“How much does home insurance cost?” is a question without a universal answer. Policy premiums and deductibles vary significantly by carrier, home construction type, geographic location, the policyholder’s claims history, and even seemingly minor facts like whether the homeowner has a dog.
Since insurers will quote different rates for the same policy types, it’s critical to shop around and see which carrier offers the most competitive prices for specific types of coverage.
The more companies you can compare, the better. Resources from industry bodies such as the National Association of Insurance Commissioners can be helpful along the way, to give you an idea of the average cost each of the major home insurance types (e.g., HO-3s and HO-2s) in your state.
3. Pay attention to your deductible, not just your premium
In calculating the actual cost of your homeowners insurance policy, you must consider more than just the premium. The policy’s deductible will determine how much you pay in the event of a loss.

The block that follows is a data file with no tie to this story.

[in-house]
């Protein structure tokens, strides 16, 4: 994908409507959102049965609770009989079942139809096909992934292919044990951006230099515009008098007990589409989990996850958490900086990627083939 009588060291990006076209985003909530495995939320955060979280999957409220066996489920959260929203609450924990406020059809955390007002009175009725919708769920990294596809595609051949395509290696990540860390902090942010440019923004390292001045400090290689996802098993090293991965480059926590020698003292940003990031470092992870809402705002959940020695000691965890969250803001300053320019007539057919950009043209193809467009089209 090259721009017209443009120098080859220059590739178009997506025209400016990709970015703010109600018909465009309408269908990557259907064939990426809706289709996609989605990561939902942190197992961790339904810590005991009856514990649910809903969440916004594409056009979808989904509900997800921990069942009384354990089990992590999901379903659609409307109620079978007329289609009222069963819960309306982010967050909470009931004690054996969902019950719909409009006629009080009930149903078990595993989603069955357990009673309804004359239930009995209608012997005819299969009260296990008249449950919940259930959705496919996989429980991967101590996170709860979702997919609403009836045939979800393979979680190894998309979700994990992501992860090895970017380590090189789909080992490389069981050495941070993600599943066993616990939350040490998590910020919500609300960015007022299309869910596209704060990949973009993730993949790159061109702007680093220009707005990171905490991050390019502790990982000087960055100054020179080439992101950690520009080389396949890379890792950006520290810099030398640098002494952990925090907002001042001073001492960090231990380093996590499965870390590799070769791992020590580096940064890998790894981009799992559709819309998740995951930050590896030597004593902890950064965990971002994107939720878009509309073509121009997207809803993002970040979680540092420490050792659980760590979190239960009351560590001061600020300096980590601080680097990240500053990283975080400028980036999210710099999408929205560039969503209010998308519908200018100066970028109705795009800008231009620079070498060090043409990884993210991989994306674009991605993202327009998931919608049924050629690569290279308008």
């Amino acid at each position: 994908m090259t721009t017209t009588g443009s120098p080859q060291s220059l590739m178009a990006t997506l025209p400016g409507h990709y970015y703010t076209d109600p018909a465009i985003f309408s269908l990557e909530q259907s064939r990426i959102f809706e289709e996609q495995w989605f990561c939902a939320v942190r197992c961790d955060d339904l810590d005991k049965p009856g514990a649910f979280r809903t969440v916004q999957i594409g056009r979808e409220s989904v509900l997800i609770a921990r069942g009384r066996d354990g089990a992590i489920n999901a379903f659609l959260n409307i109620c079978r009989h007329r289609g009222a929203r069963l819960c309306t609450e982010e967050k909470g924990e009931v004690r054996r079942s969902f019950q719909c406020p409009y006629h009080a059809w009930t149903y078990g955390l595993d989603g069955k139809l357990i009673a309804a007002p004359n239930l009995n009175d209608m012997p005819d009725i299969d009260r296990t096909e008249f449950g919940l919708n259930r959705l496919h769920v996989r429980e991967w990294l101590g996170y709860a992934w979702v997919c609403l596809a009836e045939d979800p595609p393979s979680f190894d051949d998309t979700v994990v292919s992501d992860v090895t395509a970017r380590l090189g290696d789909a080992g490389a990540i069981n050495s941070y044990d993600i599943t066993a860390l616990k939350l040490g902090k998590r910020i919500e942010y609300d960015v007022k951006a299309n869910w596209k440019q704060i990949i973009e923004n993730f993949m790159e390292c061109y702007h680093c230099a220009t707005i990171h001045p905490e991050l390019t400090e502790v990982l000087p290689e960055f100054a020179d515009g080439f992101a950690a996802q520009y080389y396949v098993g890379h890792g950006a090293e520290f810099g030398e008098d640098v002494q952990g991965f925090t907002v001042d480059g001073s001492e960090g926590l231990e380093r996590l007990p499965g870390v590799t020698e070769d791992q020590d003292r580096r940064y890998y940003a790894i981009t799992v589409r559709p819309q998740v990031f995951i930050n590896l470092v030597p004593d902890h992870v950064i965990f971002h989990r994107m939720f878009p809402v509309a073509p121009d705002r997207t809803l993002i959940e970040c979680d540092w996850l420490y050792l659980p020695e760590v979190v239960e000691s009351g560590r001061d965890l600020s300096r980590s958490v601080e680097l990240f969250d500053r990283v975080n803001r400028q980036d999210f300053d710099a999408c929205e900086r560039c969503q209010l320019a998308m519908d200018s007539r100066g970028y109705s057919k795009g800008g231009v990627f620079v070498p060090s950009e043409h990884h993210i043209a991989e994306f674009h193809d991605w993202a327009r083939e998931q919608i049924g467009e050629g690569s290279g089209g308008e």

Here’s how the two major components of a policy’s pricing work:
- Premium: The amount you pay at a regular interval to keep your policy active. In many cases, premiums are paid via lender-required escrow accounts, meaning the insurance is paid for piecemeal within each regular mortgage payment, without any standalone direct payment from the homeowner to the insurer.
- Deductible: How much you must pay out of pocket before the insurer will reimburse your claim. For example, if your deductible is $500, any loss under that amount would not be paid for by your policy. Homeowners deductibles may be calculated as dollar amounts or percentages.
Selecting the right deductible can be tricky. A higher deductible means you will shoulder more of the costs for any loss but will enjoy a less expensive premium; the converse is also true.